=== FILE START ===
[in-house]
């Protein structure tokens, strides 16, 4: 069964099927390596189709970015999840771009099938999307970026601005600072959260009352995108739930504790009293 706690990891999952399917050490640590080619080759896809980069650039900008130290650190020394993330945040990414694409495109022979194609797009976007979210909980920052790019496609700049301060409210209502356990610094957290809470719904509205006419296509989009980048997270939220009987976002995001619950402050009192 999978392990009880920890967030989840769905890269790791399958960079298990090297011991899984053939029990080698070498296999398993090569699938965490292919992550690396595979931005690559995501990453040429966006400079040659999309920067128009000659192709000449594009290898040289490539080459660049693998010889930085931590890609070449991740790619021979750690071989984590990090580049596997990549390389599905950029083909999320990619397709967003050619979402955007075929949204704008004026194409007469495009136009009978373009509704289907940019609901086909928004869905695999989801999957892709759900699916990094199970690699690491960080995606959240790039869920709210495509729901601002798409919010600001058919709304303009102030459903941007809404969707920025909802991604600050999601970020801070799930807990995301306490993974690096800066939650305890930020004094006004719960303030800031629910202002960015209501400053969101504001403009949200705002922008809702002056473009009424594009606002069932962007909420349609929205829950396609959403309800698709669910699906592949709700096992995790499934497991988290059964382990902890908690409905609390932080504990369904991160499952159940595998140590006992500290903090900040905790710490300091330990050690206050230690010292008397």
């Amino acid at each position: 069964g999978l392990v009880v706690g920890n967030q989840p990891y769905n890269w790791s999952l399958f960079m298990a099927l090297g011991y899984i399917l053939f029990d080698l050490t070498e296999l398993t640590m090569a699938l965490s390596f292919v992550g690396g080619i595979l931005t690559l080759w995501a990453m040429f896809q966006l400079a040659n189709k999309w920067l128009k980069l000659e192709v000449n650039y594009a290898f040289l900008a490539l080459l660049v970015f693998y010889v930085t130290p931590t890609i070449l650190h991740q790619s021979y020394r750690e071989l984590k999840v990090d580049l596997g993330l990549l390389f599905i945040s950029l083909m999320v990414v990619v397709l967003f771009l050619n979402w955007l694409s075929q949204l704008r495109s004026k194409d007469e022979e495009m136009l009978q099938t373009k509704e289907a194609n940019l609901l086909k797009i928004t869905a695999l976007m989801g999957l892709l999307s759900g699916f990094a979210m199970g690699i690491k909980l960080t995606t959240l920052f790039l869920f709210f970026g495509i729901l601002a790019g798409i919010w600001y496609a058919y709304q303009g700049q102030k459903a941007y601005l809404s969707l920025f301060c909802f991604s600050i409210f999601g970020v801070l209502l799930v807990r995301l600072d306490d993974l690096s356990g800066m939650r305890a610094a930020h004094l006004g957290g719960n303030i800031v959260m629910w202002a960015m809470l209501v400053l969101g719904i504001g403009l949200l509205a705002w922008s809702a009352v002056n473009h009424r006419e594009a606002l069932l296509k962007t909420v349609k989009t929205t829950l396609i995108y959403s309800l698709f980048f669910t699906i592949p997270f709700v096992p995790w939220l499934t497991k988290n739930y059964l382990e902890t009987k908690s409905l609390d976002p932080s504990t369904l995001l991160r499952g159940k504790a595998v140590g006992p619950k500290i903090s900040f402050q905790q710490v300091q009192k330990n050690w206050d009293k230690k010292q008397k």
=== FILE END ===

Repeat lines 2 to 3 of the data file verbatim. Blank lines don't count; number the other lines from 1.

């Protein structure tokens, strides 16, 4: 069964099927390596189709970015999840771009099938999307970026601005600072959260009352995108739930504790009293 706690990891999952399917050490640590080619080759896809980069650039900008130290650190020394993330945040990414694409495109022979194609797009976007979210909980920052790019496609700049301060409210209502356990610094957290809470719904509205006419296509989009980048997270939220009987976002995001619950402050009192 999978392990009880920890967030989840769905890269790791399958960079298990090297011991899984053939029990080698070498296999398993090569699938965490292919992550690396595979931005690559995501990453040429966006400079040659999309920067128009000659192709000449594009290898040289490539080459660049693998010889930085931590890609070449991740790619021979750690071989984590990090580049596997990549390389599905950029083909999320990619397709967003050619979402955007075929949204704008004026194409007469495009136009009978373009509704289907940019609901086909928004869905695999989801999957892709759900699916990094199970690699690491960080995606959240790039869920709210495509729901601002798409919010600001058919709304303009102030459903941007809404969707920025909802991604600050999601970020801070799930807990995301306490993974690096800066939650305890930020004094006004719960303030800031629910202002960015209501400053969101504001403009949200705002922008809702002056473009009424594009606002069932962007909420349609929205829950396609959403309800698709669910699906592949709700096992995790499934497991988290059964382990902890908690409905609390932080504990369904991160499952159940595998140590006992500290903090900040905790710490300091330990050690206050230690010292008397």
């Amino acid at each position: 069964g999978l392990v009880v706690g920890n967030q989840p990891y769905n890269w790791s999952l399958f960079m298990a099927l090297g011991y899984i399917l053939f029990d080698l050490t070498e296999l398993t640590m090569a699938l965490s390596f292919v992550g690396g080619i595979l931005t690559l080759w995501a990453m040429f896809q966006l400079a040659n189709k999309w920067l128009k980069l000659e192709v000449n650039y594009a290898f040289l900008a490539l080459l660049v970015f693998y010889v930085t130290p931590t890609i070449l650190h991740q790619s021979y020394r750690e071989l984590k999840v990090d580049l596997g993330l990549l390389f599905i945040s950029l083909m999320v990414v990619v397709l967003f771009l050619n979402w955007l694409s075929q949204l704008r495109s004026k194409d007469e022979e495009m136009l009978q099938t373009k509704e289907a194609n940019l609901l086909k797009i928004t869905a695999l976007m989801g999957l892709l999307s759900g699916f990094a979210m199970g690699i690491k909980l960080t995606t959240l920052f790039l869920f709210f970026g495509i729901l601002a790019g798409i919010w600001y496609a058919y709304q303009g700049q102030k459903a941007y601005l809404s969707l920025f301060c909802f991604s600050i409210f999601g970020v801070l209502l799930v807990r995301l600072d306490d993974l690096s356990g800066m939650r305890a610094a930020h004094l006004g957290g719960n303030i800031v959260m629910w202002a960015m809470l209501v400053l969101g719904i504001g403009l949200l509205a705002w922008s809702a009352v002056n473009h009424r006419e594009a606002l069932l296509k962007t909420v349609k989009t929205t829950l396609i995108y959403s309800l698709f980048f669910t699906i592949p997270f709700v096992p995790w939220l499934t497991k988290n739930y059964l382990e902890t009987k908690s409905l609390d976002p932080s504990t369904l995001l991160r499952g159940k504790a595998v140590g006992p619950k500290i903090s900040f402050q905790q710490v300091q009192k330990n050690w206050d009293k230690k010292q008397k």